Animation vs. Simulation

Predict outcomes and maximize performance when automating packaging conveyance

Side-by-side screenshots of packaging conveyance, animated and simulated, text: "Animation vs. Simulation"

Automaton is critical for processing facilities across industries. However, with expensive, time-intensive hurdles and unknown factors involved, achieving it is no easy feat. Is it even possible to get predictable packaging conveyance performance?

The good news is you can have better conveyor performance predictability and a deeper understanding of your systems with tools like animations and simulations when optimizing your line layouts. It’s important to understand the differences between the two when working with your partners to evaluate solutions. We spoke with Joe DePaso, Intralox Senior Staff Engineer, and Reid McCall, Intralox Demo3D Product Manager, to better understand the differences between animation and simulation.

Animations Defined

“Animation is an idealized representation of packages moving from point A to point B. In this sense, the packages would achieve their destination regardless of any obstruction,” explains Joe DePaso. “Animation is a representation of movement.” Animation can help plant managers and operators understand and visualize how their desired system will look. However, animations can’t show the nuances that packages might encounter on the line. They’re simply not equipped to account for unpredictable outcomes, forecasting, and risk management.

In 2005 we started working with Emulate3D to develop an Intralox ARB physics engine inside of Demo3D that would give us accurate package motion. Eventually we developed a proprietary Intralox catalog that contained Intralox ARB devices and the entire Intralox product line. During this development, and when applying simulation tools with our customers, we evolved our roles from salespeople to true technical consultants.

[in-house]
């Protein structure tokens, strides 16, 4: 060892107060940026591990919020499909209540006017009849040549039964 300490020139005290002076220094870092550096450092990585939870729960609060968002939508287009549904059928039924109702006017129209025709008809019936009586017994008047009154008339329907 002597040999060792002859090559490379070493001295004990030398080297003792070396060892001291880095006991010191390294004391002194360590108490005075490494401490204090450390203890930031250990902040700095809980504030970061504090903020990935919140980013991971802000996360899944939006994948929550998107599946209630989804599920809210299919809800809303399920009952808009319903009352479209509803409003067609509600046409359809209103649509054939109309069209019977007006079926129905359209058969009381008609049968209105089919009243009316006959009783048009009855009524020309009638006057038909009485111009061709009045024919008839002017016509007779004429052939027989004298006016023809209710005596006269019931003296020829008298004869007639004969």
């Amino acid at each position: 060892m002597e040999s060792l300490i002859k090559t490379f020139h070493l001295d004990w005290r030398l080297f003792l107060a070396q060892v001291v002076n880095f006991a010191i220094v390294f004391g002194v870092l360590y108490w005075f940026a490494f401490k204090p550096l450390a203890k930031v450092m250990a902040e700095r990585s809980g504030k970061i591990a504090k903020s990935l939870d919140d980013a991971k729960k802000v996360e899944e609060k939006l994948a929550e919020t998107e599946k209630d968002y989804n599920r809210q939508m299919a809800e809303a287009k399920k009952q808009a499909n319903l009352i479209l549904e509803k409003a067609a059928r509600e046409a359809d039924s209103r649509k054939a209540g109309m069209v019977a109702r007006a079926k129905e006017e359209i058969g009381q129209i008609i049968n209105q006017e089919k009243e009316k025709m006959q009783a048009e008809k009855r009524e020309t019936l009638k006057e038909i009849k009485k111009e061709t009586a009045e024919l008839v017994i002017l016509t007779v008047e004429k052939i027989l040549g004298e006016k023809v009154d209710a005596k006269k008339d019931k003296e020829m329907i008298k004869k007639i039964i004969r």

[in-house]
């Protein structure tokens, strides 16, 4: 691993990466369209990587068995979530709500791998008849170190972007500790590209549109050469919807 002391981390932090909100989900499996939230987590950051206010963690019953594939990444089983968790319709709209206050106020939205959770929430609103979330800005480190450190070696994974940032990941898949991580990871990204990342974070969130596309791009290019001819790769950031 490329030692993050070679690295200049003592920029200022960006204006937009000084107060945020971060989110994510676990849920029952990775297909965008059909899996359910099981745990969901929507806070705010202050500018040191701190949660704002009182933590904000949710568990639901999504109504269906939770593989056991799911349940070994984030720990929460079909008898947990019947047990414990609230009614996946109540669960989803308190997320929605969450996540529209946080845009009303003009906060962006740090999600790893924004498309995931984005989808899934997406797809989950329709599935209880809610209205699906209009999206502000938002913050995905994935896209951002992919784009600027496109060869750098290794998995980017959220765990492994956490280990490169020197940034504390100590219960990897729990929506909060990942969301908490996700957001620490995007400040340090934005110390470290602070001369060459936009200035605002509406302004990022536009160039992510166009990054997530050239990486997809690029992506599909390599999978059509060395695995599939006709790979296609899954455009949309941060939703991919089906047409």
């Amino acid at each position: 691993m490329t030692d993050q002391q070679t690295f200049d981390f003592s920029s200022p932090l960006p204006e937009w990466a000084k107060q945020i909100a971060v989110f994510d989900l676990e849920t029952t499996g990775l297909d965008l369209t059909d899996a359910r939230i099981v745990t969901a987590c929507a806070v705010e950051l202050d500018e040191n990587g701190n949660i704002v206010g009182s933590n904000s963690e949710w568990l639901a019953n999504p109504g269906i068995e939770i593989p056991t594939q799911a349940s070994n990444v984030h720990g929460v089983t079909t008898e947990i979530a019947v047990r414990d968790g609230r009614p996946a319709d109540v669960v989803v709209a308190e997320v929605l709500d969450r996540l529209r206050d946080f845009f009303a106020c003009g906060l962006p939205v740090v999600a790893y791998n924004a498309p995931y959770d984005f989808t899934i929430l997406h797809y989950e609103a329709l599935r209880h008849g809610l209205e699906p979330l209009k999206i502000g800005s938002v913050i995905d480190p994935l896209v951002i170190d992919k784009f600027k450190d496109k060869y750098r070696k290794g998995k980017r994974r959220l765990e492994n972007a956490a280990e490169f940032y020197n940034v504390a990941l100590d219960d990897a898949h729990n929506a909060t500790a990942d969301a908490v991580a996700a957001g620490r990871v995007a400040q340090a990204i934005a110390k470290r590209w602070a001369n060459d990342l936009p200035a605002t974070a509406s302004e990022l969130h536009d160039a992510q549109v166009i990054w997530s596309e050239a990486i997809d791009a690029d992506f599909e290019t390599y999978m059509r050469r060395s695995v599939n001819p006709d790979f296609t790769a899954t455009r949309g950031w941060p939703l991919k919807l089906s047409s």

Joe DePaso
Joe DePaso
Intralox Senior Staff Engineer

How Simulations Differ

In a 3D physics-based simulation, every component that a package encounters in the process is assigned physical parameters. The motion of the package evolves in time as it interacts with these physical components. The simulation video is the graphic output of those interactions resulting in the evolved package motion.

Simulations take the 3D physics-based model of a systems environment and apply scientific tools—such as our proprietary physics algorithms, accumulation analysis tools, and OEE estimation tool—to it to answer specific questions. These questions can be as simple as “at what speeds do I need to run my merge to avoid a backup?” or as complicated as “if my case packer goes down for 15 minutes less per shift, what impact would that have on my overall throughput?”

The accuracy of the answers to these questions relies heavily on the quality of the data that is being used as the basis of the simulation, which helps project leads make informed decisions and provide predictable and accurate outcomes through simulation-based models. This allows for forecasting a system’s total cost of ownership, pinpointing and targeting bottlenecks, and having an in-depth understanding of how products will behave on your lines.

Intralox uses simulation to optimize line layouts and help ensure total project value and a faster return on investment.

When are Simulations Needed?

Simulations are beneficial when there is any concern regarding the performance of your processes—such as sorting, merging, switching, and pallet layer forming. In these instances, simulations validate the effectiveness of your line layout. The best results are obtained when you work with layout experts early in your projects to take your process goals and develop a layout to accomplish them.